1. Patent searches
We can check databases to look for patents or patents applications regarding a specific technology or a technical field. We can also look for patents or patent applications registered in the name of specific applicants (individuals or companies) or inventors.
One way of checking if your product or idea has already been invented and patented by somebody else is to perform a prior art search and consult patents databases, such as e.g. Espacenet, the database provided by the European Patent Office. Based on the findings of the prior art search, we can more easily identify the novel and inventive features of your invention, and advise on whether a patent application should be filed and what scope of protection should be targeted. Indeed, the prior art search helps to identify the closest prior arts and thus can define the scope of protection in patent claims. This can even lead to a reduction in the prosecution time due to the need for fewer office actions and claim amendments. The prior art search is like a due diligence exercise that can reduce the risk of rejection of the patent application. Moreover, performing a prior art search (or prior check of databases) can avoid wasting money and resources in patent filings and prosecution proceedings if the invention has already been patented by somebody else, allowing you to use your IP budget wisely.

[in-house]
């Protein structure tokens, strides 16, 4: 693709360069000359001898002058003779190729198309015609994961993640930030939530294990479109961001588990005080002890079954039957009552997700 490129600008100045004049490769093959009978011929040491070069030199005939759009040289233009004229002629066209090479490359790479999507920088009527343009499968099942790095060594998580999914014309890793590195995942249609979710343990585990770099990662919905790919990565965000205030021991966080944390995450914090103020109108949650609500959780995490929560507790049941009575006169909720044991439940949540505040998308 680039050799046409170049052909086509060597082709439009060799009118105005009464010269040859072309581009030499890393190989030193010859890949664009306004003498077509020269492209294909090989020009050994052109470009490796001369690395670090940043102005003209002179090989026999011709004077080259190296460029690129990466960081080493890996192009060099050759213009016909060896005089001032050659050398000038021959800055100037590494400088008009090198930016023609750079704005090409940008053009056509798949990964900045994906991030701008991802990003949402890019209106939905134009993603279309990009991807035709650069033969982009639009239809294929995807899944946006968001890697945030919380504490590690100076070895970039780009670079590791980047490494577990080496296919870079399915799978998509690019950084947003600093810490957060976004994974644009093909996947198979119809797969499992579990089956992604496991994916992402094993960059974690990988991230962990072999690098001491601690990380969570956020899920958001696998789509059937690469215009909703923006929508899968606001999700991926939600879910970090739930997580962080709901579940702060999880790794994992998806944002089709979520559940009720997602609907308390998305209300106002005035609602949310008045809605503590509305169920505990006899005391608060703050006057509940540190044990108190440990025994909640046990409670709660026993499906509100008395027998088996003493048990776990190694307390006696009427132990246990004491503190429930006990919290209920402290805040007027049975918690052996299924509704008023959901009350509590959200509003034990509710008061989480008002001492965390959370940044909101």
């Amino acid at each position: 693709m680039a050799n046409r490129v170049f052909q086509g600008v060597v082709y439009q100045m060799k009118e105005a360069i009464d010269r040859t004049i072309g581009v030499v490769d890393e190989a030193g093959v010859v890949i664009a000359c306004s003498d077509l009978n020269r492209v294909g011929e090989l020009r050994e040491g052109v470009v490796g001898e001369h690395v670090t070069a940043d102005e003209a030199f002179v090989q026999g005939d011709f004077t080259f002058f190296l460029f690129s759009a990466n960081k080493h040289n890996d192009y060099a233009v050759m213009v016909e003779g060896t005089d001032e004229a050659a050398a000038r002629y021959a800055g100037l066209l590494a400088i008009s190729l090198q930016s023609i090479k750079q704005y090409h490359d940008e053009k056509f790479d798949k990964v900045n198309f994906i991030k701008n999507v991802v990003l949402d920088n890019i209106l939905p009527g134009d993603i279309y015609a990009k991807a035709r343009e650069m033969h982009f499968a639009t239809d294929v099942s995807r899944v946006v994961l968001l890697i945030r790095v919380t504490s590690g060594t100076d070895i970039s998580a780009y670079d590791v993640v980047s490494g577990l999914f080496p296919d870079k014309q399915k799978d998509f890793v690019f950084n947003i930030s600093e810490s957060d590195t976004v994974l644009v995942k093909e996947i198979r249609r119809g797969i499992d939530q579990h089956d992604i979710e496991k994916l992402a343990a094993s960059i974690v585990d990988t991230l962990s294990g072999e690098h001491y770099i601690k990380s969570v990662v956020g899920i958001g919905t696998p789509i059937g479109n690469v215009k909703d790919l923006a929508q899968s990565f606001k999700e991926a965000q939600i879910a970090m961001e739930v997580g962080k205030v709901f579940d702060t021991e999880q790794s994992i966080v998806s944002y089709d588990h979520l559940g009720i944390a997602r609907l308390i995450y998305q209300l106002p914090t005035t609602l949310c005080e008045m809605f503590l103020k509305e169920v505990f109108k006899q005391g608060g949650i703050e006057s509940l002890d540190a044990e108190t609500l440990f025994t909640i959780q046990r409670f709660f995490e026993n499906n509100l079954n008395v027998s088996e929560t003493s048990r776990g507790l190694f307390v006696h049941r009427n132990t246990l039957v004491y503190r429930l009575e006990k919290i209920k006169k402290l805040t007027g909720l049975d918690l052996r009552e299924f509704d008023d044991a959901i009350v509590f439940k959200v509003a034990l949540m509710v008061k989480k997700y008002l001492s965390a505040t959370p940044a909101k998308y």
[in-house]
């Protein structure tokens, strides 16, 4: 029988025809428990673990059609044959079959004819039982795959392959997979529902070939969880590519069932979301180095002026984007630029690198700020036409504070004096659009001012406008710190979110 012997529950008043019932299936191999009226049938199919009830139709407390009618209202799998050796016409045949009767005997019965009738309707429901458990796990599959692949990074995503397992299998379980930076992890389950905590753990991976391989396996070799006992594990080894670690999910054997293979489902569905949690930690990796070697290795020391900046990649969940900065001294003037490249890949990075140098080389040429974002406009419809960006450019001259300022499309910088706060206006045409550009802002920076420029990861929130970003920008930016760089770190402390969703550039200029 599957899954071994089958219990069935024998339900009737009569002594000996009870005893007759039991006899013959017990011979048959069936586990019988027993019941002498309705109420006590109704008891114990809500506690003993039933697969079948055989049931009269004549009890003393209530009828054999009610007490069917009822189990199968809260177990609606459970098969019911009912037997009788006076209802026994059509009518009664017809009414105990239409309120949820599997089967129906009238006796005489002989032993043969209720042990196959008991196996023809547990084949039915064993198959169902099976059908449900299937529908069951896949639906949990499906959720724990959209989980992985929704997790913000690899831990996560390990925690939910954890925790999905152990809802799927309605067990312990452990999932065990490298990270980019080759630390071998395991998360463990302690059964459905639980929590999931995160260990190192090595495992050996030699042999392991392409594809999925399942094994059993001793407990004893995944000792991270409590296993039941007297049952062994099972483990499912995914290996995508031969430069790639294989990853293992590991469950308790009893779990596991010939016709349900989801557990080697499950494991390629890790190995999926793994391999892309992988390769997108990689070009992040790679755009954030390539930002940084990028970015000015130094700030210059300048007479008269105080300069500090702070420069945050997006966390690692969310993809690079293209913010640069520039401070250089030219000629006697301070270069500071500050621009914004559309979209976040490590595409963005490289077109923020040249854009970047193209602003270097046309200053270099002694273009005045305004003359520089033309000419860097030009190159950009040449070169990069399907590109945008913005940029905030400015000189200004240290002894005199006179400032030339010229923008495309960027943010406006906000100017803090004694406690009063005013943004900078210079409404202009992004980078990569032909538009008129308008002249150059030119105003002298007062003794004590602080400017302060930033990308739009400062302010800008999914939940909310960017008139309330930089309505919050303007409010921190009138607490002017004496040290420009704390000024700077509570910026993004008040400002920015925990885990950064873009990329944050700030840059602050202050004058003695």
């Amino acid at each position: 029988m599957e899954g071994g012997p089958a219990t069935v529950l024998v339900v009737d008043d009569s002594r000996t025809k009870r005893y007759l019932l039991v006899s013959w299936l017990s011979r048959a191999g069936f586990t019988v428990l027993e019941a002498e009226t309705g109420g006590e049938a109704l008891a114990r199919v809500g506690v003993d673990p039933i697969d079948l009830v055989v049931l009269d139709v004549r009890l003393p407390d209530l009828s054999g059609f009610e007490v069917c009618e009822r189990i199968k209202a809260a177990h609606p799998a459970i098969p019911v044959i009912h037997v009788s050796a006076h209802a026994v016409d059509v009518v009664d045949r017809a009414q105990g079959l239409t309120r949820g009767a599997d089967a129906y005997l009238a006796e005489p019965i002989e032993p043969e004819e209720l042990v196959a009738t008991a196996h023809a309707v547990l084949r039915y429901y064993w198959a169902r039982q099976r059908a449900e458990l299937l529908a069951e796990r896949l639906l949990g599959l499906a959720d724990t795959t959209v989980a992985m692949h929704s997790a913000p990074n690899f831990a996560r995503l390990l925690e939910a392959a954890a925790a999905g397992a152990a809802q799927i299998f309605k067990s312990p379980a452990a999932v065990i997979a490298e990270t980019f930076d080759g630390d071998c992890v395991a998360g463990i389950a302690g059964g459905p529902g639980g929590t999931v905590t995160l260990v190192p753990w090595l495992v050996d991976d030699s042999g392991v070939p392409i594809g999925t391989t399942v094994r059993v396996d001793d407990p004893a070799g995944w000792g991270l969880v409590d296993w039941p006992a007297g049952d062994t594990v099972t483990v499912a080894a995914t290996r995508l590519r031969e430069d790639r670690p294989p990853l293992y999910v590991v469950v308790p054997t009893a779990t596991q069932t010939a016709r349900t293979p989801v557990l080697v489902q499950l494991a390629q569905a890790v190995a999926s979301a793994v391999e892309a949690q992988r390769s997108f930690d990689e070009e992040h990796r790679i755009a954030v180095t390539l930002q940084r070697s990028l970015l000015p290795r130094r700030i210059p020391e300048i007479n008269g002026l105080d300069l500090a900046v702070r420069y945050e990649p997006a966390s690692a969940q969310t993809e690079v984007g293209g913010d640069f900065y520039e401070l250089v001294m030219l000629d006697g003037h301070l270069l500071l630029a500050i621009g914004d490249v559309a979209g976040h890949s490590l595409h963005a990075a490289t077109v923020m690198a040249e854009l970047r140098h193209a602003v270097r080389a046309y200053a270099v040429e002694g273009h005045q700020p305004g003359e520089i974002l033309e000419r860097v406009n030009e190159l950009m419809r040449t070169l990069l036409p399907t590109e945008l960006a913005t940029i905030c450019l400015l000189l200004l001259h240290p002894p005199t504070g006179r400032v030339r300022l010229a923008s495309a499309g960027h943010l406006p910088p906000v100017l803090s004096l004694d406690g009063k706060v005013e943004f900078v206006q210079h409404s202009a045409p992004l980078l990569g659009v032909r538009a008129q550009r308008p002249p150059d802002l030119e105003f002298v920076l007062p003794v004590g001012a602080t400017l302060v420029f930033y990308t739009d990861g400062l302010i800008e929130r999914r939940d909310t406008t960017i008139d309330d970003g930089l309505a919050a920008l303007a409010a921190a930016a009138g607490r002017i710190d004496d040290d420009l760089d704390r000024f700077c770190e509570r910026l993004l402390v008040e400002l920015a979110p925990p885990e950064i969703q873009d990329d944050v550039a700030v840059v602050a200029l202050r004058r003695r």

Prior checks of patent databases are also of interest to determine whether you are free to operate your process or commercialise your product by assessing that no one else has a patent covering the same process or product. Prior checks can also help you assess the protection your competitor might have and also determine the assets of a company you are interested to invest in, e.g. through a merger and acquisition process.
A limitation to the patents and patent applications search is that we can only access published patents and patent applications. This means that if someone has applied for a patent within the last 18 months, this application will not be visible; i.e. we will not be able to detect it.
2. Trademark searches
We can check trademark databases to check the availability of your sign in your domain of activities.
Based on the findings of the prior art search, we can more easily identify the similarity between the existing rights and your project.
Indeed, the prior art search helps to identify the closest prior arts and thus can define the risk of opposition and the possibility of coexistence.
This search leads to a reduction in the prosecution time due to the need for fewer office actions and/or oppositions and limitations, allowing you to use your IP budget wisely.
Prior checks of trademark databases are also of interest to determine whether you are free to commercialise your goods and services by assessing that no one else has a similar trademark covering the same activities.